Dubbed ‘Realtown’, the newly-developed wireless environment incorporates a virtual supermarket, schools, pharmacy and bank, as well as background sounds that may be enabled to increase the environment’s realism.
“Virtual reality is today one of the new frontiers in computer-assisted language learning, offering a stimuli-rich environment for language students,” said Miguel Garcia-Ruiz, who co-developed Realtown at the University of Colima, Mexico.
“What makes Realtown interesting is that students simultaneously perceive and interpret three different stimuli to help them incorporate their knowledge: visual, auditory and physical,” he explained.
Realtown builds on an Open Source Distributed Interactive Virtual Environments (DIVE) installation, which was developed by the Swedish Institute of Computer Science in the 1990s.
DIVE previously has been used at the University of Colima to teach medical students about various injuries.
It allows users to share a virtual environment over a network, whether that is a local network or the internet, and can be run on a variety of operating systems, including Linux and Microsoft Windows.
The system has a three-dimensional graphical interface and users can communicate using voice of internet or text chat with each user represented by a representation of themselves, an ‘avatar’ in the three-dimensional space.
Garcia-Ruiz and his research team have demonstrated Realtown with Mexican engineering students carrying out listening comprehension practice in English as a foreign language.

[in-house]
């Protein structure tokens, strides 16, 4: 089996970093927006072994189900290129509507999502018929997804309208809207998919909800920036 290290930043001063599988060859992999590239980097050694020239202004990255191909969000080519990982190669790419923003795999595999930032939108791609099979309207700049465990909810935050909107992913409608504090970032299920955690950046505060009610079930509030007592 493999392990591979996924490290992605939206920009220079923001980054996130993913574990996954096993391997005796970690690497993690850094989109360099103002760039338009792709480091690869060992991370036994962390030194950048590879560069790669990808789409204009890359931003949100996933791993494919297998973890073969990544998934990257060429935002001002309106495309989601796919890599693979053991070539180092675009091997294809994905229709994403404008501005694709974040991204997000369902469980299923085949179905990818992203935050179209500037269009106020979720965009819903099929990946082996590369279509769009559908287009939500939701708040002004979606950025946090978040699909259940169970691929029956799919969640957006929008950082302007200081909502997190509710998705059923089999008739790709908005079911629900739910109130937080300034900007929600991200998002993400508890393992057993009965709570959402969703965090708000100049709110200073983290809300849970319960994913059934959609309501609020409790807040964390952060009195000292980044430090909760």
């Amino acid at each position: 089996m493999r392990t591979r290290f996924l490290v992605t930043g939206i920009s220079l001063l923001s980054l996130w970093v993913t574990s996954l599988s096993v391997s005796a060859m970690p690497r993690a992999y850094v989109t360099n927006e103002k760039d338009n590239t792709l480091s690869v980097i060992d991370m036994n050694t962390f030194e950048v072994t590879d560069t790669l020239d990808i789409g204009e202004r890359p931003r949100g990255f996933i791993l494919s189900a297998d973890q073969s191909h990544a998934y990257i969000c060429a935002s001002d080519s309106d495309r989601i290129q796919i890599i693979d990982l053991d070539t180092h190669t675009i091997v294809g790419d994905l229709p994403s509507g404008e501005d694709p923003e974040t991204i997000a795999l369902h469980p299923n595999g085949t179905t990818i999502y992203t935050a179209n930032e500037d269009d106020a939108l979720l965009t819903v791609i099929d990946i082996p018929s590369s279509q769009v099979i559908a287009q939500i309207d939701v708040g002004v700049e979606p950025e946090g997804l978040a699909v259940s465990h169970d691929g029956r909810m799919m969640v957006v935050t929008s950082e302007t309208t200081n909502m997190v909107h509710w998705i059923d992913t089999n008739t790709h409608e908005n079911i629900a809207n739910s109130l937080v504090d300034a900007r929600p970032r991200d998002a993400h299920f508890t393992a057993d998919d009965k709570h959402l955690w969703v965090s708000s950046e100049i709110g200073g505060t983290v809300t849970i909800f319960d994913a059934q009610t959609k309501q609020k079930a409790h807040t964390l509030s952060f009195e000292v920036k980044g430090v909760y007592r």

Preliminary usability studies have offered positive results, and more detailed assessments are currently underway, the researchers say.
“The potential for the growth of Realtown is substantial,” the team concludes.
“At present, users only navigate the streets to get from one place to another, as the objective of Realtown is to provide listening comprehension practice and a collaborative platform where users can 'negotiate meaning'.”
“In future, users will be able to enter any of the 40 buildings and interact with intelligent agents, which will provide greater opportunities to actually produce language.”
Garcia-Ruiz’s co-collaborators include Arthur Edwards and Raul Aquino-Santos, also of the University of Colima, as well as Samir El-Seoud of the Princess Sumaya University for Technology in Jordan.
Researchers use Open Source virtual world for language teaching
By Staff Writers on Oct 14, 2008 12:50PM